Any specific recommendations?
You’ll have to do your own research. I just shop around the deficits.
In Germany they use a Curry-Ketchup in their street food (Currywurst). People could make it, but might also be willing to buy it premade.
Do you have a favorite curry-ketchup maker?
I’d buy this if not making my own:
But if you go buy some fresh, good curry powder, then you can mix it into ketchup to taste. Takes a few days to meld.
Better still, grind your own coriander, cumin, etc., to make a unique “curry” blend, then add ketchup.
Wait, you can also make your own ketchup…
Yes. We’d still consider carrying a particularly great one, though. We’re preferring products that have limited availability.
Yeah, fooddabbler: I agree that spice freshness is important. I normally grind my own as needed (and you can toast the seeds first!).
Spcy Chili Crisp.
Seriouseats just posted a recipe
Been using that stuff for years. I like it with soups and pastas.
And so perhaps this is not the place for this post. I’m wanting to try making it.
have been using that all the time
think it is probably cheaper at asian store, its not, I will buy from amazon as it is not found in all asian store.
That brand , Pixian products is the best the one can buy from China
One secret inside each product label is that nowadays, an authentic Pixian douban should have the official trademark of geographical indication “郫县豆瓣” which was authorized by General Administration of Quality Supervision, Inspection and Quarantine of China (AQSIQ). The stringent requirements for a manufacturer to be certified include:
Only 167 Chinese company are certified by AQSIQ
Although Chinese, I try to buy Pixian as much as I can
Thank you! Great article. I read; "fermented from only four basic ingredients of broad beans, fresh chili peppers, wheat flour and salt. "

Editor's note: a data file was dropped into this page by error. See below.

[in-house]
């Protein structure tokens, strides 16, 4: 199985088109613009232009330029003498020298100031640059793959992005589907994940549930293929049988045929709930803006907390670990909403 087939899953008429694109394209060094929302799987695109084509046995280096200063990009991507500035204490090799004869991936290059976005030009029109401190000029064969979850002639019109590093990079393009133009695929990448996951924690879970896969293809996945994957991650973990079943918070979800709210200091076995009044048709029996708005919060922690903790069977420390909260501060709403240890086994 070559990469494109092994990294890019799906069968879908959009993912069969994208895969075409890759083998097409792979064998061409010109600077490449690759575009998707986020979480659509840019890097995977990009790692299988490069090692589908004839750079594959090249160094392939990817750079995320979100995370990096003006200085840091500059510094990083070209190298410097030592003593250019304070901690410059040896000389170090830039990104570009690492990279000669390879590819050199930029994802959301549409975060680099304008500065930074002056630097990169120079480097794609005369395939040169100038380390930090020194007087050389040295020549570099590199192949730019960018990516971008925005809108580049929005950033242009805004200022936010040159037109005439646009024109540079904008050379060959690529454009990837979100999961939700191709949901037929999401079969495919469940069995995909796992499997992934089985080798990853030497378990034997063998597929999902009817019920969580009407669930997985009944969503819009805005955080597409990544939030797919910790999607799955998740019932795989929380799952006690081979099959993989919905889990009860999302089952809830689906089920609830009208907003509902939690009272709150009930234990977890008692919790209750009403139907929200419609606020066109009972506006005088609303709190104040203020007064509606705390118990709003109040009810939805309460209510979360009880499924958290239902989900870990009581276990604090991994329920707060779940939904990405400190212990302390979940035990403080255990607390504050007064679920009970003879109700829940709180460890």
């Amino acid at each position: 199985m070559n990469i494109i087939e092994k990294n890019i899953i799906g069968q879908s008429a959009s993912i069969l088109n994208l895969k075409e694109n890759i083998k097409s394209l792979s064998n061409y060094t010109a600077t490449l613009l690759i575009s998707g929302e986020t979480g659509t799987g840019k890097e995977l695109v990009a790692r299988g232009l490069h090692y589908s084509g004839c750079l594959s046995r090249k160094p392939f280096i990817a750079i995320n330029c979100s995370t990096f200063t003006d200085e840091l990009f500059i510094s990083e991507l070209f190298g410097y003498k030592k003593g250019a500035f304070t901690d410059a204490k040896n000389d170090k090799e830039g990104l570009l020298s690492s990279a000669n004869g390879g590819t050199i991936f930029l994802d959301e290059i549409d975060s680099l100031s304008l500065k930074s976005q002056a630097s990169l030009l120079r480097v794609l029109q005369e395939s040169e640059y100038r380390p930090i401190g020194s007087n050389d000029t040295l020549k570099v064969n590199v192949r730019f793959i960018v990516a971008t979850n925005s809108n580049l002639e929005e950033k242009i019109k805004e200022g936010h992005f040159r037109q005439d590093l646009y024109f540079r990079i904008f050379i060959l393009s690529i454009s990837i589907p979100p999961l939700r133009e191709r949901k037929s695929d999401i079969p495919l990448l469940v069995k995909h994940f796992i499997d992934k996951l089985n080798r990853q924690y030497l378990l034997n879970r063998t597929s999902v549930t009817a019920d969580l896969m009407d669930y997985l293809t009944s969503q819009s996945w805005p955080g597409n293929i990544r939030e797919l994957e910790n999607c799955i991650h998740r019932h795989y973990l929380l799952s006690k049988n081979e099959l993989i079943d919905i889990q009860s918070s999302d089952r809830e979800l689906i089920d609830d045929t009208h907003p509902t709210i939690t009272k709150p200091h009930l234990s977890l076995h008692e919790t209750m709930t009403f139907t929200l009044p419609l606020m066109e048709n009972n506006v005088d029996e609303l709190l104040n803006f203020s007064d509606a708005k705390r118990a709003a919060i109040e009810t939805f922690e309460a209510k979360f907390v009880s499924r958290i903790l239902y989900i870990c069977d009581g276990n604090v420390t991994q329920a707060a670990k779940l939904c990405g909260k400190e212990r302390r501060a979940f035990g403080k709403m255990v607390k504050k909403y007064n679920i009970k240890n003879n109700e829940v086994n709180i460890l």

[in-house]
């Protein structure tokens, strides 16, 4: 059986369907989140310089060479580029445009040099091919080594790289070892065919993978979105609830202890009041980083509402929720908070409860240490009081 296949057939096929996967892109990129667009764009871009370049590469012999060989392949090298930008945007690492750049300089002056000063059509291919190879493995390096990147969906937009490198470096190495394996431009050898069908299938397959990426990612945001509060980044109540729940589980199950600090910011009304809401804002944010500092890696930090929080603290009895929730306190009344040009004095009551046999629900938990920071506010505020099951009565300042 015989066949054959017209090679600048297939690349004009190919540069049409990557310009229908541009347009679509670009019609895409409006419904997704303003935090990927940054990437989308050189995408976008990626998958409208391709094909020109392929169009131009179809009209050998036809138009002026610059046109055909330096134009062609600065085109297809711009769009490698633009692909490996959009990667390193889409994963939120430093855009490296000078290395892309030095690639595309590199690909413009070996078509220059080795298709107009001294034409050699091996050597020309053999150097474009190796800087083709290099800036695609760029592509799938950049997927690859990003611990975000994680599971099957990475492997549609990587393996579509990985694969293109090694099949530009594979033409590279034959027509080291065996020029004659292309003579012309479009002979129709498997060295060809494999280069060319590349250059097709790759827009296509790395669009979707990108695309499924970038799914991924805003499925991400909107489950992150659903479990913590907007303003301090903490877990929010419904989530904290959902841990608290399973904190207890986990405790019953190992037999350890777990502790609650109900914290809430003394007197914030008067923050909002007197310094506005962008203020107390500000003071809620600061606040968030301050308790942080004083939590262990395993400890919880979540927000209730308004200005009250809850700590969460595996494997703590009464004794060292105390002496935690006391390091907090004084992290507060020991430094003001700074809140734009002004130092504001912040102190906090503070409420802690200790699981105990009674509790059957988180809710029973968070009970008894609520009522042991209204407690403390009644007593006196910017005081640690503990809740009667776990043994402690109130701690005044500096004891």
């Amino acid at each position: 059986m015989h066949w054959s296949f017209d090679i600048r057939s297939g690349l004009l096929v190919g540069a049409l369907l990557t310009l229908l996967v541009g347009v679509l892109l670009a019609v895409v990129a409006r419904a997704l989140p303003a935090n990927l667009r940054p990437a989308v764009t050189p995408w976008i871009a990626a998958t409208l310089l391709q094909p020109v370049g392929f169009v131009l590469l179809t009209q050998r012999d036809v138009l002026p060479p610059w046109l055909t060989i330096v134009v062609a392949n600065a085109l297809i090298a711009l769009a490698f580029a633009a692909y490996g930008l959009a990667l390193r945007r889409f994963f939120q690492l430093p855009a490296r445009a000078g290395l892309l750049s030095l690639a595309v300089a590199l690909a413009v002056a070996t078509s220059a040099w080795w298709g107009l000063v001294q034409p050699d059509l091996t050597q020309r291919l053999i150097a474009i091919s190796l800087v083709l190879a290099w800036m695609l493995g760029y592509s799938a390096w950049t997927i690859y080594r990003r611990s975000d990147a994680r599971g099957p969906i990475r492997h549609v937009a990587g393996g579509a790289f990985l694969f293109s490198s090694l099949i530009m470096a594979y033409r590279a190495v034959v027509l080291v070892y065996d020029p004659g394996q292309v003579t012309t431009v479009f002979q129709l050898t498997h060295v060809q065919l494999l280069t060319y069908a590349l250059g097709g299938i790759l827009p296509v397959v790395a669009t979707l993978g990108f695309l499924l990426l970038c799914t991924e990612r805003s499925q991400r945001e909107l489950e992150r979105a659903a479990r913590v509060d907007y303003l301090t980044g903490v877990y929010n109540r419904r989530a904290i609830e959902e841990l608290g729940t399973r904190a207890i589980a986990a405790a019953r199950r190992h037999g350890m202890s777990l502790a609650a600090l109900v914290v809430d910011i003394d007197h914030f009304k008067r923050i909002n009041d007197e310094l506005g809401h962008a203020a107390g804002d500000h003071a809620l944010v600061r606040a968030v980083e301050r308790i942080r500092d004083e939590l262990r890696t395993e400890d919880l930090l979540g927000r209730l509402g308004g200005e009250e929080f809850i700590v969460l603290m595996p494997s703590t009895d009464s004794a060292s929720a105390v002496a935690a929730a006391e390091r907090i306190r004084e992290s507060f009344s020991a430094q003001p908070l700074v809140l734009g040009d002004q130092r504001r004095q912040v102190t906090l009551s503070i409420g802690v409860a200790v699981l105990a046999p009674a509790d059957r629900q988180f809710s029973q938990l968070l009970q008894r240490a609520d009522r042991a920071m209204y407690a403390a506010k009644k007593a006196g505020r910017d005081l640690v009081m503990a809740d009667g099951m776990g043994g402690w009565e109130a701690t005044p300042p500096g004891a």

Could that be one of the other sauces?
The “angry lady” has several.
i carry their black beans and chili sauce too
also carry the ma po but i feel they are not hot enough fo rme
always have to add chili peppers
We may carry a sauce that’s a different kind of chili crisp, made with crispy fried garlic in a chili oil base. It’s addictive!
I went to the 6th Annual NYC Hot Sauce Expo in Greenpoint, Brooklyn today with my girlfriend. It was a way different experience from the Fancy Food Show I had attended in San Francisco in January. The Fancy Food Show is an industry event to which the general public are pretty much excluded and people are looking to do a lot of wholesale business. The Hot Sauce Expo, which will continue in my absence tomorrow (technically later today, Sunday), is a public event that requires only $12 and change for tickets (and I believe $10 if paid in cash at the venue). It’s also specifically devoted to hot sauce (some alcoholic drinks, milk and bottled water are also available, as are barbecue, hot dogs and a couple of other food items, but they are sidelines), and loud though not ear-splitting heavy metal music plays from the “Stage of Doom” for most of the day.
More importantly, for my purposes, there was one absolutely phenomenal vendor, at least one other terrific one and several very good ones, among the larger number of ordinary ones and a few downright bad ones (if you’re going on the last day, please trust me and do not try the crab salsa!). The mix of vendors was quite interesting, with a good representation from New York and nearby states from Massachusetts to New Jersey, others from the South (one great one is from Florida and was in the far side of the room) and West and some international ones from Australia (who had a good gingery sauce) and England. My girlfriend also enjoyed the expo as a retail customer who tried most of the same sauces I tried and a few others and bought 3 sauces.
I’m still writing up my notes about the vendors, but definitely plan to use some products from some of the best ones who exhibited today.
At the end of the show, both of us had some beer from Lagunitas, one of the exhibitors, and a blessedly non-spicy Polish meal at a food store with tables called Polka Dot (my girlfriend also bought several items to go for her 2nd-generation Polish-American mother) and then walked down to Williamsburg to have some good hot chocolate and chamomile tea at Martha’s Country Bakery. I plan to lay off the spice tomorrow, too, but it was certainly a good afternoon and a very worthwhile trip to the expo.
Well, that’s a thought… maybe you need an anti-spice product like those handy mini korean yogurt drinks!
I chuckled. Having tastes of hot sauce all afternoon is a bit rough. But it’s all to benefit my customers!